Due to the competitive nature of urology, it is important to develop knowledge and skills in urology as early as possible. This can start at the medical student level by joining the university’s urological society, becoming involved with the undergraduate curriculum by the British Association of Urological Surgeons and attending surgical conferences. 

Foundation trainees can offer to help urologists with audits and research projects as well as attending courses offered by the likes of the Royal College of Surgeons. 

Core and Specialist trainees can undertake a research project, work on getting their work published, become involved in teaching junior colleagues and participate in Journal Club (1). 

Alexandra Hospital in Redditch is one of the West Midlands’ leading urological centres for junior doctors training. The Urology department in Cambridge University Hospital was named one of the best by the American Urology Association Conference in May 2014.

The Bristol Urological Institute (BUI) is an established research unit that is recognised for its extensive publishing in all areas of urology and receipt of national and international grants. 

 

Subspecialties

There has been increasing specialisation within urology. The main sub-specialities are: 

  • Endo-urology: (small internal endoscopes are used to visualise the urinary tract to perform surgery using key-hole techniques).

  • Urological oncology: (prostate, bladder, kidney, testicular and penile cancer). 

  • Functional urology: (investigation and treatment of bladder symptoms such as incontinence. Also involves dealing with neurological conditions that affect the bladder such as multiple sclerosis and spinal injury). 

  • Andrology: (male fertility and sexual health) 

  • Reconstructive urology: (repair and reconstruction of the lower urinary tract). 

Paediatric urology can also be considered as a subspecialty. (1) 

Those interested in research and academic surgery should secure a senior lecturer position with the possibility of a promotion to chair. (6). 

 

Earnings

NHS consultant salaries are the same for all specialties but vary between Scotland (highest), England, Northern Ireland, and Wales (lowest) and increase with service (up to 19 years). In 2020 the salary bands range from £77,779 to £109,849. Salaries can be further enhanced with NHS excellence awards. 

As with any speciality, there is potential to increase NHS earnings via private practice. JRSM reported in 2008 that the total income for urologists was £125,664 with NHS income making up £79,901 and private income making up £45,763 making the ratio 0.57. 

This sits at the same threshold as cardiothoracic surgery (0.50) and general surgery (0.62) and is superseded by plastic surgery (1.90) and trauma/orthopaedic surgery (1.40). (7) 

For more information on salaries within the NHS, please feel free to review The Complete Guide to NHS Pay.

 

Resources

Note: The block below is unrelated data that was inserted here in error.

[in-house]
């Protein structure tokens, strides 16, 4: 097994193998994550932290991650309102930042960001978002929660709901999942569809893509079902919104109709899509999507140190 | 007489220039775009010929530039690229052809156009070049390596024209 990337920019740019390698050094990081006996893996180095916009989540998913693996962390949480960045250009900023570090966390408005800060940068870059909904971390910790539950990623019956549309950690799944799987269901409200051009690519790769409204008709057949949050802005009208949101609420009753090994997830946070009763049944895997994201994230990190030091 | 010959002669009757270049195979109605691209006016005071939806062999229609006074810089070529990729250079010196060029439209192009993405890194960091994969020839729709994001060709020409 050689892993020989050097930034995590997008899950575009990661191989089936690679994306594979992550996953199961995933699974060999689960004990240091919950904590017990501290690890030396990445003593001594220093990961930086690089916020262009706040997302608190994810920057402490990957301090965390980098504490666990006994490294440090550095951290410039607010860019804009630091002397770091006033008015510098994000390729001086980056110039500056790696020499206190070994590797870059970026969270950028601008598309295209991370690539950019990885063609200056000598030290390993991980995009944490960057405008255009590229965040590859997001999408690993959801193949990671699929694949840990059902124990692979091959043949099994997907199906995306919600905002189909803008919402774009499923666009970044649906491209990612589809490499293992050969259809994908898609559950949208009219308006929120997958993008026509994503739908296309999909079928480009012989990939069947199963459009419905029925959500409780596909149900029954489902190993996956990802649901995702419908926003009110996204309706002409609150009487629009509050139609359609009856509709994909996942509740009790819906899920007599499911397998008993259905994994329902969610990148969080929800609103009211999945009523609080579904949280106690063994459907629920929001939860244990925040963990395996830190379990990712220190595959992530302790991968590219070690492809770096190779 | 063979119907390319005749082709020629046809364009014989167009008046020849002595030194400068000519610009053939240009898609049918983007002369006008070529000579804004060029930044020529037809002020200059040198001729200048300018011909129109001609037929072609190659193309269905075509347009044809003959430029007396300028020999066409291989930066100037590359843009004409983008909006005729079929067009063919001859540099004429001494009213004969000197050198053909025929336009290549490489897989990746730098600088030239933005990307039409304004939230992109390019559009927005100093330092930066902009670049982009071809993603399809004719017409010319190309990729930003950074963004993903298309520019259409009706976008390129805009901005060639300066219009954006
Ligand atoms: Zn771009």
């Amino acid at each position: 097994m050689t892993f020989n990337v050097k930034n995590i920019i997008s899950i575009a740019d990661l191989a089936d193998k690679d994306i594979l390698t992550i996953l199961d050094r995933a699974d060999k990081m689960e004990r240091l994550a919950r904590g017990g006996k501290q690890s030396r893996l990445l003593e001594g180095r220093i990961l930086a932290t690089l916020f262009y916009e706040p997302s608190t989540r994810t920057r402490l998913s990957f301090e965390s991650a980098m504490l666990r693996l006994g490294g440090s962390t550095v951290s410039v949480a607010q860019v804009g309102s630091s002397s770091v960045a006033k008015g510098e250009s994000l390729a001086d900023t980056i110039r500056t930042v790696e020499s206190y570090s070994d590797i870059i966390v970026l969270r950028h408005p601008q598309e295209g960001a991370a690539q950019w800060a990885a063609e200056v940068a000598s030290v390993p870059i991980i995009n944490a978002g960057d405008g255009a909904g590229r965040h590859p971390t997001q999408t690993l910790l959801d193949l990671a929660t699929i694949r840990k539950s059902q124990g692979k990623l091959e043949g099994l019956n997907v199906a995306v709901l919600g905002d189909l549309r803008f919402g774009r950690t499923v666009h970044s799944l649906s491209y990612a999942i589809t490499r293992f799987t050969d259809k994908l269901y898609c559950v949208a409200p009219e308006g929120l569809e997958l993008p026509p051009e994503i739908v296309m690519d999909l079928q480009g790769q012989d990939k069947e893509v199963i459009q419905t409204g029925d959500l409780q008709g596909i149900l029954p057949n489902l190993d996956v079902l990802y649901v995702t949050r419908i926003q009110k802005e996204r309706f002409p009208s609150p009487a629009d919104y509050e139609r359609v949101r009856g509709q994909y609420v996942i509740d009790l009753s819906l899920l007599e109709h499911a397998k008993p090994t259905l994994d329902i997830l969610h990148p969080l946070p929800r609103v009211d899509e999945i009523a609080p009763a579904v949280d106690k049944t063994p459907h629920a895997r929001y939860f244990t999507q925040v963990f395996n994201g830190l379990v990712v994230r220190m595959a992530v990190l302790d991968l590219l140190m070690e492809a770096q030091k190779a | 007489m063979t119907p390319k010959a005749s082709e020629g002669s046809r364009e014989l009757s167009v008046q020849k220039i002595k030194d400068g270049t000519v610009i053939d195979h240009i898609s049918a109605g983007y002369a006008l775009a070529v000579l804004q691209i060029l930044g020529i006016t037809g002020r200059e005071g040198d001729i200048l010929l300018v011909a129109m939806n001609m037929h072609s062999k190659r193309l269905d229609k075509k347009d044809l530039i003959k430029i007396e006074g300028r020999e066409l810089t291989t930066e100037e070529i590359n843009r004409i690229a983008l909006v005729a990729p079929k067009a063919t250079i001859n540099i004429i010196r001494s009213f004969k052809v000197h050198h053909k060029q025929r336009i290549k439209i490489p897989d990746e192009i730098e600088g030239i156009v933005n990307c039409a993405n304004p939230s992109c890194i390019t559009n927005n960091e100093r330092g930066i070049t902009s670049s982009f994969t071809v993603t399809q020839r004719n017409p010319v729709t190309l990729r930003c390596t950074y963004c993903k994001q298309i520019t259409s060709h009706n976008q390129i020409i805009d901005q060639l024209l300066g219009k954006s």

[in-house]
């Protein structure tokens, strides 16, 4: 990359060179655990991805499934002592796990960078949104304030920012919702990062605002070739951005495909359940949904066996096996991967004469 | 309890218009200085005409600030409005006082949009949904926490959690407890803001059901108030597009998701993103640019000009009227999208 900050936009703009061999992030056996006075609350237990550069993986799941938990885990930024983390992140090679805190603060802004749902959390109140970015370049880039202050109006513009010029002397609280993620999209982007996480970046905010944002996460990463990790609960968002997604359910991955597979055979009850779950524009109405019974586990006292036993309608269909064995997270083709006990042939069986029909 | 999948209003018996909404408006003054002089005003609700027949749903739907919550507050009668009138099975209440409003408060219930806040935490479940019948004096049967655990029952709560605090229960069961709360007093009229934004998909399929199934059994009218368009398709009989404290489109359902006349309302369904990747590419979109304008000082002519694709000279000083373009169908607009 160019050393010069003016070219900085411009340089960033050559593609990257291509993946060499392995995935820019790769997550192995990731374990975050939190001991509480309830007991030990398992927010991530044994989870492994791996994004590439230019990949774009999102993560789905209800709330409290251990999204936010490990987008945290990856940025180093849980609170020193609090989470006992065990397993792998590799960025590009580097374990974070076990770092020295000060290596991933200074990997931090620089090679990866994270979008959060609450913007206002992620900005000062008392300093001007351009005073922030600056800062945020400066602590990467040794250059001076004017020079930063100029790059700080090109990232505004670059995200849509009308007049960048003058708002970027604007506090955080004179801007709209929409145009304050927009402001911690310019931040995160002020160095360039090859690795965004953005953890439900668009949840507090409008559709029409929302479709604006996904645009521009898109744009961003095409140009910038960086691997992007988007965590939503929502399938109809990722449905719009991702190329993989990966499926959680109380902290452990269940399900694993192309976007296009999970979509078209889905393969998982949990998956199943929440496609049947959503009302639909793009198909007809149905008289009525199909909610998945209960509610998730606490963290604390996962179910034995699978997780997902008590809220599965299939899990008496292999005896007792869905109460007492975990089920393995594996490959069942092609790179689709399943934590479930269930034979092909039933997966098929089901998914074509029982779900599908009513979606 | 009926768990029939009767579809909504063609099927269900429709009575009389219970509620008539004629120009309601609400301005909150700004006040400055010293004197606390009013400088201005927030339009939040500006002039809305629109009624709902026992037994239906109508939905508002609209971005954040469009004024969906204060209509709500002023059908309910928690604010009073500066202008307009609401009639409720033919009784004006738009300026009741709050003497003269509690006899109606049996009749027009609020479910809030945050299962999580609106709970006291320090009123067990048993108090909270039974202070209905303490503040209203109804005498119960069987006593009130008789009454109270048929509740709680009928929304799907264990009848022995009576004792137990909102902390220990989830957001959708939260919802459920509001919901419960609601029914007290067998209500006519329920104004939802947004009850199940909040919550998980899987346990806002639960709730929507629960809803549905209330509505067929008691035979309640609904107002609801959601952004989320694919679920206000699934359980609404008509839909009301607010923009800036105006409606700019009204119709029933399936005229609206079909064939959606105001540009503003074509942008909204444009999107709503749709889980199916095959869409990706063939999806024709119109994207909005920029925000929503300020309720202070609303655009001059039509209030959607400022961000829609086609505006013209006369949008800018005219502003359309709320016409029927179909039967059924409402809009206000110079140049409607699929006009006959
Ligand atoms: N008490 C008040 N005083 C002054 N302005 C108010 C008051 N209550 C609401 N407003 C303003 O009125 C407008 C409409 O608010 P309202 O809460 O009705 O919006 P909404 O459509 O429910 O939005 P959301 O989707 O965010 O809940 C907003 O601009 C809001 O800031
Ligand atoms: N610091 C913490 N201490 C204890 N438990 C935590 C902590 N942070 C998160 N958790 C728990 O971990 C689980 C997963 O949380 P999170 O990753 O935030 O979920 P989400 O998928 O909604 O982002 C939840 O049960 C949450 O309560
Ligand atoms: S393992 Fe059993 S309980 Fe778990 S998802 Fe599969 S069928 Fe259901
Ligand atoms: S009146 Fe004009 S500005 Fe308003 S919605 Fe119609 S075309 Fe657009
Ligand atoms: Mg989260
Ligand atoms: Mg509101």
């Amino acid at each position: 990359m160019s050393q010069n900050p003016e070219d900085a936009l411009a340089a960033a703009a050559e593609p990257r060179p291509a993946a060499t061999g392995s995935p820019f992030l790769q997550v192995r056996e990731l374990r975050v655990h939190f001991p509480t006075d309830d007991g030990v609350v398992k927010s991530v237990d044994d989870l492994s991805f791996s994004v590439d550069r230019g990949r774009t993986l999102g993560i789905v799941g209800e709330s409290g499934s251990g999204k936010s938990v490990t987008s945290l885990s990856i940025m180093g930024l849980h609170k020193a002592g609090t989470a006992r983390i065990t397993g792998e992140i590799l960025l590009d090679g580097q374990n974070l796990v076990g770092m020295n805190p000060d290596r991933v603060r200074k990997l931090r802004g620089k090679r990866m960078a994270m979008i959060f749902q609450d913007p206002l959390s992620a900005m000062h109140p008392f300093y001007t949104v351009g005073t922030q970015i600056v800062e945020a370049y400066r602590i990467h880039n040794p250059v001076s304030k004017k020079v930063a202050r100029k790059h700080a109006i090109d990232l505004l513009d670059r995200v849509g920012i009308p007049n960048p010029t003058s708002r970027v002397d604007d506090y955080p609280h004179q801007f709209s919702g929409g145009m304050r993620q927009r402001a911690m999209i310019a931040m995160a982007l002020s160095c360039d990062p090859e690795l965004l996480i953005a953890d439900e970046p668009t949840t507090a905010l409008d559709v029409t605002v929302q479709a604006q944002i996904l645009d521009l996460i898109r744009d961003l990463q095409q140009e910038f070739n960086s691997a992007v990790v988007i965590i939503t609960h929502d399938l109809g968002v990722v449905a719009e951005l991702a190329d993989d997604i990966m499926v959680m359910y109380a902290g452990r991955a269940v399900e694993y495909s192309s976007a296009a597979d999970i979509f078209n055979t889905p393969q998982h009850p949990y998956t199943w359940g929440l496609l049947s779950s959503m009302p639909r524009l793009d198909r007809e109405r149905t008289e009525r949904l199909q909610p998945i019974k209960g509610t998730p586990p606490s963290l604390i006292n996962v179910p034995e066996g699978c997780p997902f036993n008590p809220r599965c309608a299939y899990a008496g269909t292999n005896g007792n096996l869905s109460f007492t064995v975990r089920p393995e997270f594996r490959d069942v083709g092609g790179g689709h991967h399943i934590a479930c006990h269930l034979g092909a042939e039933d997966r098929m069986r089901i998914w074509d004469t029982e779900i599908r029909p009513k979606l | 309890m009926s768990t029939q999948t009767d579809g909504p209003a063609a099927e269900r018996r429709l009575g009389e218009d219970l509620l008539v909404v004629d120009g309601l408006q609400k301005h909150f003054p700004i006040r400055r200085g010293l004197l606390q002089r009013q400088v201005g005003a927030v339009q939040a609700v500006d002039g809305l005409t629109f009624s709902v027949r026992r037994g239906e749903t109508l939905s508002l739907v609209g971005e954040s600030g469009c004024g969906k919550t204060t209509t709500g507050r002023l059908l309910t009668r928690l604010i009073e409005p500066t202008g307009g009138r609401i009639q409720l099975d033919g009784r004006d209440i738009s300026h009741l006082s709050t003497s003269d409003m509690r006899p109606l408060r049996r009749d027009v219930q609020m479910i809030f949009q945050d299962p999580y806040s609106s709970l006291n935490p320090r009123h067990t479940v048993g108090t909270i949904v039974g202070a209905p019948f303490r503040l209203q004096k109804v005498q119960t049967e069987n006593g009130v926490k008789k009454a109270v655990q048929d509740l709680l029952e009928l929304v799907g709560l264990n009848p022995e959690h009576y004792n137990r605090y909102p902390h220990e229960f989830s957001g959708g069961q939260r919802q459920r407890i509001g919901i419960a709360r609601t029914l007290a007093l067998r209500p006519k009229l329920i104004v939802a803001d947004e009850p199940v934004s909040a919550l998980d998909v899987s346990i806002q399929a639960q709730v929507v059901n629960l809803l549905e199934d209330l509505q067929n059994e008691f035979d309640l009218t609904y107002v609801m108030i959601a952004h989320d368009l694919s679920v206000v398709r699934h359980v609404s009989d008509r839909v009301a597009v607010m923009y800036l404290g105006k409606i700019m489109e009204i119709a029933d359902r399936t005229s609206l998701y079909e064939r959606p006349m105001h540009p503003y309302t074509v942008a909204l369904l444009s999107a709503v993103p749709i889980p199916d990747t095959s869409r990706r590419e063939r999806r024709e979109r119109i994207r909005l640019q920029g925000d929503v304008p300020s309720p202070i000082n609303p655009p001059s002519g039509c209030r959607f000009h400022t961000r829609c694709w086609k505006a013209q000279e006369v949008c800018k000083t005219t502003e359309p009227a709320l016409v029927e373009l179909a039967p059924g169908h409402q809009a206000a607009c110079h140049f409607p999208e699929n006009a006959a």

The British Association of Urological Surgeons (BAUS)- publishes two journals: the British Journal of Urology International (BJUI) and the Journal of Clinical Urology (JCU). BJUI aims to constantly deliver new research of the highest standard. JCU is divided into the five urology subspecialties and has articles clinically relevant to everyday practice 

The European Association of Urology (EAU) supports urology trainees and specialists by providing access to educational material, scholarships and clinical visits. Members are also automatically enrolled into the EU-ACME Programme which allows for educational activity tracking irrespective of which country members are practicing in. 

 

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References

(1) Urology [Internet]. Health Careers. 2020 [cited 1 June 2020]. Available from: https://www.healthcareers.nhs.uk/explore-roles/doctors/roles-doctors/surgery/urology 

(2) Women in Surgery — Royal College of Surgeons [Internet]. Royal College of Surgeons. 2020 [cited 1 June 2020]. Available from: https://www.rcseng.ac.uk/careers-in- surgery/women-in-surgery/ 

(3) A Guide to Job Planning for Consultant Urologists [Internet]. British Association of Urological Surgeons; 2016 [cited 1 June 2020]. Available from: https://www.baus.org.uk/_userfiles/pages/files/Publications/2016%20Job%20Planning%20for %20Consultants.pdf 

(4) Urology curriculum [Internet]. Gmc-uk.org. 2020 [cited 1 June 2020]. Available from: https://www.gmc-uk.org/education/standards-guidance-and-curricula/curricula/urology- curriculum 

(5) 2018 Competition Ratios [Internet]. 2018 [cited 1 June 2020]. Available from: https://specialtytraining.hee.nhs.uk/Portals/1/Content/Resource%20Bank/Competition%20Rat io%27s/Competition%20Ratios%202018.pdf 

(6) The Intercollegiate Surgical Curriculum [Internet]. 2016 [cited 1 June 2020]. Available from: https://www.gmc-uk.org/-/media/documents/urology-master_pdf-76167756.pdf 

(7) Morris S, Elliott B, Ma A, McConnachie A, Rice N, Skåtun D et al. Analysis of consultants' NHS and private incomes in England in 2003/4. Journal of the Royal Society of Medicine [Internet]. 2008 [cited 1 June 2020];101(7):372-380. Available from: https://www.ncbi.nlm.nih.gov/pmc/articles/PMC2442143/table/tbl3/